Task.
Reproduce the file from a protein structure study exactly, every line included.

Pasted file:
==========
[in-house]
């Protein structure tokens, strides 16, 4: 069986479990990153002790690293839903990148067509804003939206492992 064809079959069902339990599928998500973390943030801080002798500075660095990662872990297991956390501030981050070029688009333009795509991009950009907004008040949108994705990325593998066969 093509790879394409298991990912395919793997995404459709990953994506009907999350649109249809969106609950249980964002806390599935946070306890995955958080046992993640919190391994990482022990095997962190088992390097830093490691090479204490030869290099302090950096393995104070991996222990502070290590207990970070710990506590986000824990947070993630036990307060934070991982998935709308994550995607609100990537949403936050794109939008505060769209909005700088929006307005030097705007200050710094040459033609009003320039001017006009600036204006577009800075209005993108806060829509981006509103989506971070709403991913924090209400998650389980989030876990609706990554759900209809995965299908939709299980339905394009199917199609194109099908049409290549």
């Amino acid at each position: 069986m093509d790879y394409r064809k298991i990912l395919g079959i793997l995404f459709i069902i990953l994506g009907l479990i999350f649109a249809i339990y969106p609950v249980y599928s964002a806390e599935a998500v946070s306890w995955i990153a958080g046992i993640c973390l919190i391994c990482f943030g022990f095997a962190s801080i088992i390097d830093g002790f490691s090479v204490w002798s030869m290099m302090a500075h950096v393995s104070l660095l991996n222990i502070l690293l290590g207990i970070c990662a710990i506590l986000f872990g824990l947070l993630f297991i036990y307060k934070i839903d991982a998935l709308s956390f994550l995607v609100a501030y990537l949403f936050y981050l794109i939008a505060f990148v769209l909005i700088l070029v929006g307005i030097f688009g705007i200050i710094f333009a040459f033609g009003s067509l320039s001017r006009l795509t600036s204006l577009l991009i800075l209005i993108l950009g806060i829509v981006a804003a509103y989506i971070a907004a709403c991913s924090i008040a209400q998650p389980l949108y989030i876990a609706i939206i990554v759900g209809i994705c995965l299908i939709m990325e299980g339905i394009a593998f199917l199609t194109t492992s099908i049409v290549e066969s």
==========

[in-house]
């Protein structure tokens, strides 16, 4: 069986479990990153002790690293839903990148067509804003939206492992 064809079959069902339990599928998500973390943030801080002798500075660095990662872990297991956390501030981050070029688009333009795509991009950009907004008040949108994705990325593998066969 093509790879394409298991990912395919793997995404459709990953994506009907999350649109249809969106609950249980964002806390599935946070306890995955958080046992993640919190391994990482022990095997962190088992390097830093490691090479204490030869290099302090950096393995104070991996222990502070290590207990970070710990506590986000824990947070993630036990307060934070991982998935709308994550995607609100990537949403936050794109939008505060769209909005700088929006307005030097705007200050710094040459033609009003320039001017006009600036204006577009800075209005993108806060829509981006509103989506971070709403991913924090209400998650389980989030876990609706990554759900209809995965299908939709299980339905394009199917199609194109099908049409290549």
């Amino acid at each position: 069986m093509d790879y394409r064809k298991i990912l395919g079959i793997l995404f459709i069902i990953l994506g009907l479990i999350f649109a249809i339990y969106p609950v249980y599928s964002a806390e599935a998500v946070s306890w995955i990153a958080g046992i993640c973390l919190i391994c990482f943030g022990f095997a962190s801080i088992i390097d830093g002790f490691s090479v204490w002798s030869m290099m302090a500075h950096v393995s104070l660095l991996n222990i502070l690293l290590g207990i970070c990662a710990i506590l986000f872990g824990l947070l993630f297991i036990y307060k934070i839903d991982a998935l709308s956390f994550l995607v609100a501030y990537l949403f936050y981050l794109i939008a505060f990148v769209l909005i700088l070029v929006g307005i030097f688009g705007i200050i710094f333009a040459f033609g009003s067509l320039s001017r006009l795509t600036s204006l577009l991009i800075l209005i993108l950009g806060i829509v981006a804003a509103y989506i971070a907004a709403c991913s924090i008040a209400q998650p389980l949108y989030i876990a609706i939206i990554v759900g209809i994705c995965l299908i939709m990325e299980g339905i394009a593998f199917l199609t194109t492992s099908i049409v290549e066969s």